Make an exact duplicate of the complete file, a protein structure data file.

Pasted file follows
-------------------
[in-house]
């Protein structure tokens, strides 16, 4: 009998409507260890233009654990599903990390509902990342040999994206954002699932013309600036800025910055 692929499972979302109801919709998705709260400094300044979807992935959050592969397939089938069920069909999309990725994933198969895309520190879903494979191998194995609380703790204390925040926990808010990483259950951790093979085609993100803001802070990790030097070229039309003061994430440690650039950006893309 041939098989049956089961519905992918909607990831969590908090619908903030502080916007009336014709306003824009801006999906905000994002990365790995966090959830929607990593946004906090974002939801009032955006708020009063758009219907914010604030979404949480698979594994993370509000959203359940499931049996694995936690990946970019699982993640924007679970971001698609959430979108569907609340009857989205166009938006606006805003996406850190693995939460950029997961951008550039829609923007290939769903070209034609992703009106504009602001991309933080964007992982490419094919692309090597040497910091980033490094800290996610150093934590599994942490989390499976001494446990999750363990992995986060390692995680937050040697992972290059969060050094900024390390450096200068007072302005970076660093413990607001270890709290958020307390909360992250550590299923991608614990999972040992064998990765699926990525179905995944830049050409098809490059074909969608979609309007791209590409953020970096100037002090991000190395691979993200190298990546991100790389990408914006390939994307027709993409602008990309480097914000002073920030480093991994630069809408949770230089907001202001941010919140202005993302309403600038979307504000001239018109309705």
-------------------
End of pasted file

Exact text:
[in-house]
């Protein structure tokens, strides 16, 4: 009998409507260890233009654990599903990390509902990342040999994206954002699932013309600036800025910055 692929499972979302109801919709998705709260400094300044979807992935959050592969397939089938069920069909999309990725994933198969895309520190879903494979191998194995609380703790204390925040926990808010990483259950951790093979085609993100803001802070990790030097070229039309003061994430440690650039950006893309 041939098989049956089961519905992918909607990831969590908090619908903030502080916007009336014709306003824009801006999906905000994002990365790995966090959830929607990593946004906090974002939801009032955006708020009063758009219907914010604030979404949480698979594994993370509000959203359940499931049996694995936690990946970019699982993640924007679970971001698609959430979108569907609340009857989205166009938006606006805003996406850190693995939460950029997961951008550039829609923007290939769903070209034609992703009106504009602001991309933080964007992982490419094919692309090597040497910091980033490094800290996610150093934590599994942490989390499976001494446990999750363990992995986060390692995680937050040697992972290059969060050094900024390390450096200068007072302005970076660093413990607001270890709290958020307390909360992250550590299923991608614990999972040992064998990765699926990525179905995944830049050409098809490059074909969608979609309007791209590409953020970096100037002090991000190395691979993200190298990546991100790389990408914006390939994307027709993409602008990309480097914000002073920030480093991994630069809408949770230089907001202001941010919140202005993302309403600038979307504000001239018109309705």